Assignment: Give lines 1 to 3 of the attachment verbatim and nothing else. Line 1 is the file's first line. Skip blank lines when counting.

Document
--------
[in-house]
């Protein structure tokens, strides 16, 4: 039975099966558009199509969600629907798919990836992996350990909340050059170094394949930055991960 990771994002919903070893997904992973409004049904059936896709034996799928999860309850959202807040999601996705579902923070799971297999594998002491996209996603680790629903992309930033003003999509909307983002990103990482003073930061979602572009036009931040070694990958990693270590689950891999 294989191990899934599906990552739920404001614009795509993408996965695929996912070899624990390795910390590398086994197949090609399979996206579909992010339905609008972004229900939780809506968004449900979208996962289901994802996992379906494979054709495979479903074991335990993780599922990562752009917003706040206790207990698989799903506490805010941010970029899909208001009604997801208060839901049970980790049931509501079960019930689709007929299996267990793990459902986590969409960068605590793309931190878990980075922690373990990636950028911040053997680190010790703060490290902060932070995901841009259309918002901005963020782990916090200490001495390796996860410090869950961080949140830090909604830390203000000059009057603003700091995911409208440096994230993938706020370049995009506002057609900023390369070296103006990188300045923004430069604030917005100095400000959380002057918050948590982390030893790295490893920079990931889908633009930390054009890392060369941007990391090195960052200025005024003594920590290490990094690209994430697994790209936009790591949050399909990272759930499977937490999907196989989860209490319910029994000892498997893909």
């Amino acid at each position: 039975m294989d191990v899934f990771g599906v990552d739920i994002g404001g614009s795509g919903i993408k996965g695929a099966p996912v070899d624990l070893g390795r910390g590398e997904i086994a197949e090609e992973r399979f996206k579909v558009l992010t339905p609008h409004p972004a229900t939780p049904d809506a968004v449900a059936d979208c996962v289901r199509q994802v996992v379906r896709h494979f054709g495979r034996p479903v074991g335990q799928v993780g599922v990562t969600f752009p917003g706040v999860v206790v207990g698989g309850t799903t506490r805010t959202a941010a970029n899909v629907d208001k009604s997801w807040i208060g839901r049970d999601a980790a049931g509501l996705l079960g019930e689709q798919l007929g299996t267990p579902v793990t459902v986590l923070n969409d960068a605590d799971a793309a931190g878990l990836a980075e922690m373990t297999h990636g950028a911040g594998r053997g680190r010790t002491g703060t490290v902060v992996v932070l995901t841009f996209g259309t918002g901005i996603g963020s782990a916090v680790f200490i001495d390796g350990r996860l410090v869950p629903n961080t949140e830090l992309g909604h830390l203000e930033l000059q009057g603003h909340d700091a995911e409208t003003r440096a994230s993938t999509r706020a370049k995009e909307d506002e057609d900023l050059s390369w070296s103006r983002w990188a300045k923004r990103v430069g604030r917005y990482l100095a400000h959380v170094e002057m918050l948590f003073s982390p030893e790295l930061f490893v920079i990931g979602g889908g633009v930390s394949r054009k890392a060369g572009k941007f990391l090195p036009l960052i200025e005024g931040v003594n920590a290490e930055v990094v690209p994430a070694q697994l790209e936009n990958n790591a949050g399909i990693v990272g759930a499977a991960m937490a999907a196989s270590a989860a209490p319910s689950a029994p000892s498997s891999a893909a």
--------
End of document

[in-house]
């Protein structure tokens, strides 16, 4: 039975099966558009199509969600629907798919990836992996350990909340050059170094394949930055991960 990771994002919903070893997904992973409004049904059936896709034996799928999860309850959202807040999601996705579902923070799971297999594998002491996209996603680790629903992309930033003003999509909307983002990103990482003073930061979602572009036009931040070694990958990693270590689950891999 294989191990899934599906990552739920404001614009795509993408996965695929996912070899624990390795910390590398086994197949090609399979996206579909992010339905609008972004229900939780809506968004449900979208996962289901994802996992379906494979054709495979479903074991335990993780599922990562752009917003706040206790207990698989799903506490805010941010970029899909208001009604997801208060839901049970980790049931509501079960019930689709007929299996267990793990459902986590969409960068605590793309931190878990980075922690373990990636950028911040053997680190010790703060490290902060932070995901841009259309918002901005963020782990916090200490001495390796996860410090869950961080949140830090909604830390203000000059009057603003700091995911409208440096994230993938706020370049995009506002057609900023390369070296103006990188300045923004430069604030917005100095400000959380002057918050948590982390030893790295490893920079990931889908633009930390054009890392060369941007990391090195960052200025005024003594920590290490990094690209994430697994790209936009790591949050399909990272759930499977937490999907196989989860209490319910029994000892498997893909």
């Amino acid at each position: 039975m294989d191990v899934f990771g599906v990552d739920i994002g404001g614009s795509g919903i993408k996965g695929a099966p996912v070899d624990l070893g390795r910390g590398e997904i086994a197949e090609e992973r399979f996206k579909v558009l992010t339905p609008h409004p972004a229900t939780p049904d809506a968004v449900a059936d979208c996962v289901r199509q994802v996992v379906r896709h494979f054709g495979r034996p479903v074991g335990q799928v993780g599922v990562t969600f752009p917003g706040v999860v206790v207990g698989g309850t799903t506490r805010t959202a941010a970029n899909v629907d208001k009604s997801w807040i208060g839901r049970d999601a980790a049931g509501l996705l079960g019930e689709q798919l007929g299996t267990p579902v793990t459902v986590l923070n969409d960068a605590d799971a793309a931190g878990l990836a980075e922690m373990t297999h990636g950028a911040g594998r053997g680190r010790t002491g703060t490290v902060v992996v932070l995901t841009f996209g259309t918002g901005i996603g963020s782990a916090v680790f200490i001495d390796g350990r996860l410090v869950p629903n961080t949140e830090l992309g909604h830390l203000e930033l000059q009057g603003h909340d700091a995911e409208t003003r440096a994230s993938t999509r706020a370049k995009e909307d506002e057609d900023l050059s390369w070296s103006r983002w990188a300045k923004r990103v430069g604030r917005y990482l100095a400000h959380v170094e002057m918050l948590f003073s982390p030893e790295l930061f490893v920079i990931g979602g889908g633009v930390s394949r054009k890392a060369g572009k941007f990391l090195p036009l960052i200025e005024g931040v003594n920590a290490e930055v990094v690209p994430a070694q697994l790209e936009n990958n790591a949050g399909i990693v990272g759930a499977a991960m937490a999907a196989s270590a989860a209490p319910s689950a029994p000892s498997s891999a893909a």